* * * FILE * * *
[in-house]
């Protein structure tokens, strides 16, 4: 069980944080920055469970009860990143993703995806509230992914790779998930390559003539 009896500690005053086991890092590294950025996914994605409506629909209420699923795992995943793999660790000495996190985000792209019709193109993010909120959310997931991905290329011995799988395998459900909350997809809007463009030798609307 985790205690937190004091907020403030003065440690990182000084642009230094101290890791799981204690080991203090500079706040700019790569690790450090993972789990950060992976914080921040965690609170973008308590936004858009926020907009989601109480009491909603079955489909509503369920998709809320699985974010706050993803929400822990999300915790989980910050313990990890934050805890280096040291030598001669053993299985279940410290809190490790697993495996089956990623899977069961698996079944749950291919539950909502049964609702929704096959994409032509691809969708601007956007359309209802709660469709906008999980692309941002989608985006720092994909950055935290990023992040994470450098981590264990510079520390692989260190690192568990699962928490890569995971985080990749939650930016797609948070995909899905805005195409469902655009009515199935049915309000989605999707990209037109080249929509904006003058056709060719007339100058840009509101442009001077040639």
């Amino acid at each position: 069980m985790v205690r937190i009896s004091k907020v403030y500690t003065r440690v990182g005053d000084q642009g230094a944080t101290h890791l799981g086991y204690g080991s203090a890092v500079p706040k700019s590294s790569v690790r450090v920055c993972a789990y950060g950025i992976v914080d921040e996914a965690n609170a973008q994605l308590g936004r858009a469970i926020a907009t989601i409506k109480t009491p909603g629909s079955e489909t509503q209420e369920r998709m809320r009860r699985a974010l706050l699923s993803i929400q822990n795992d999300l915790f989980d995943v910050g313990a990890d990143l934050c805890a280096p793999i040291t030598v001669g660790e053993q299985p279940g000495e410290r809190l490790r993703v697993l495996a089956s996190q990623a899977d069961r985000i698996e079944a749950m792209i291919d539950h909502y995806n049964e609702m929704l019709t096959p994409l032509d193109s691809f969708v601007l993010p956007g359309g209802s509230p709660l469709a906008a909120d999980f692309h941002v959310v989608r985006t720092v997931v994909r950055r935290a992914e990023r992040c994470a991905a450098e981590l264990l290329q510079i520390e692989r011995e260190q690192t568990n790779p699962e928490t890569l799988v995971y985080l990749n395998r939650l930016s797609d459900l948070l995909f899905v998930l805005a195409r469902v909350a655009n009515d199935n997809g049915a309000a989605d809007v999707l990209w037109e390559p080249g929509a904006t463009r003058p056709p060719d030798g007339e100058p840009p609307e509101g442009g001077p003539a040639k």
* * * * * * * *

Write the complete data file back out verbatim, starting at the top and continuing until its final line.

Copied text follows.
[in-house]
């Protein structure tokens, strides 16, 4: 069980944080920055469970009860990143993703995806509230992914790779998930390559003539 009896500690005053086991890092590294950025996914994605409506629909209420699923795992995943793999660790000495996190985000792209019709193109993010909120959310997931991905290329011995799988395998459900909350997809809007463009030798609307 985790205690937190004091907020403030003065440690990182000084642009230094101290890791799981204690080991203090500079706040700019790569690790450090993972789990950060992976914080921040965690609170973008308590936004858009926020907009989601109480009491909603079955489909509503369920998709809320699985974010706050993803929400822990999300915790989980910050313990990890934050805890280096040291030598001669053993299985279940410290809190490790697993495996089956990623899977069961698996079944749950291919539950909502049964609702929704096959994409032509691809969708601007956007359309209802709660469709906008999980692309941002989608985006720092994909950055935290990023992040994470450098981590264990510079520390692989260190690192568990699962928490890569995971985080990749939650930016797609948070995909899905805005195409469902655009009515199935049915309000989605999707990209037109080249929509904006003058056709060719007339100058840009509101442009001077040639």
């Amino acid at each position: 069980m985790v205690r937190i009896s004091k907020v403030y500690t003065r440690v990182g005053d000084q642009g230094a944080t101290h890791l799981g086991y204690g080991s203090a890092v500079p706040k700019s590294s790569v690790r450090v920055c993972a789990y950060g950025i992976v914080d921040e996914a965690n609170a973008q994605l308590g936004r858009a469970i926020a907009t989601i409506k109480t009491p909603g629909s079955e489909t509503q209420e369920r998709m809320r009860r699985a974010l706050l699923s993803i929400q822990n795992d999300l915790f989980d995943v910050g313990a990890d990143l934050c805890a280096p793999i040291t030598v001669g660790e053993q299985p279940g000495e410290r809190l490790r993703v697993l495996a089956s996190q990623a899977d069961r985000i698996e079944a749950m792209i291919d539950h909502y995806n049964e609702m929704l019709t096959p994409l032509d193109s691809f969708v601007l993010p956007g359309g209802s509230p709660l469709a906008a909120d999980f692309h941002v959310v989608r985006t720092v997931v994909r950055r935290a992914e990023r992040c994470a991905a450098e981590l264990l290329q510079i520390e692989r011995e260190q690192t568990n790779p699962e928490t890569l799988v995971y985080l990749n395998r939650l930016s797609d459900l948070l995909f899905v998930l805005a195409r469902v909350a655009n009515d199935n997809g049915a309000a989605d809007v999707l990209w037109e390559p080249g929509a904006t463009r003058p056709p060719d030798g007339e100058p840009p609307e509101g442009g001077p003539a040639k």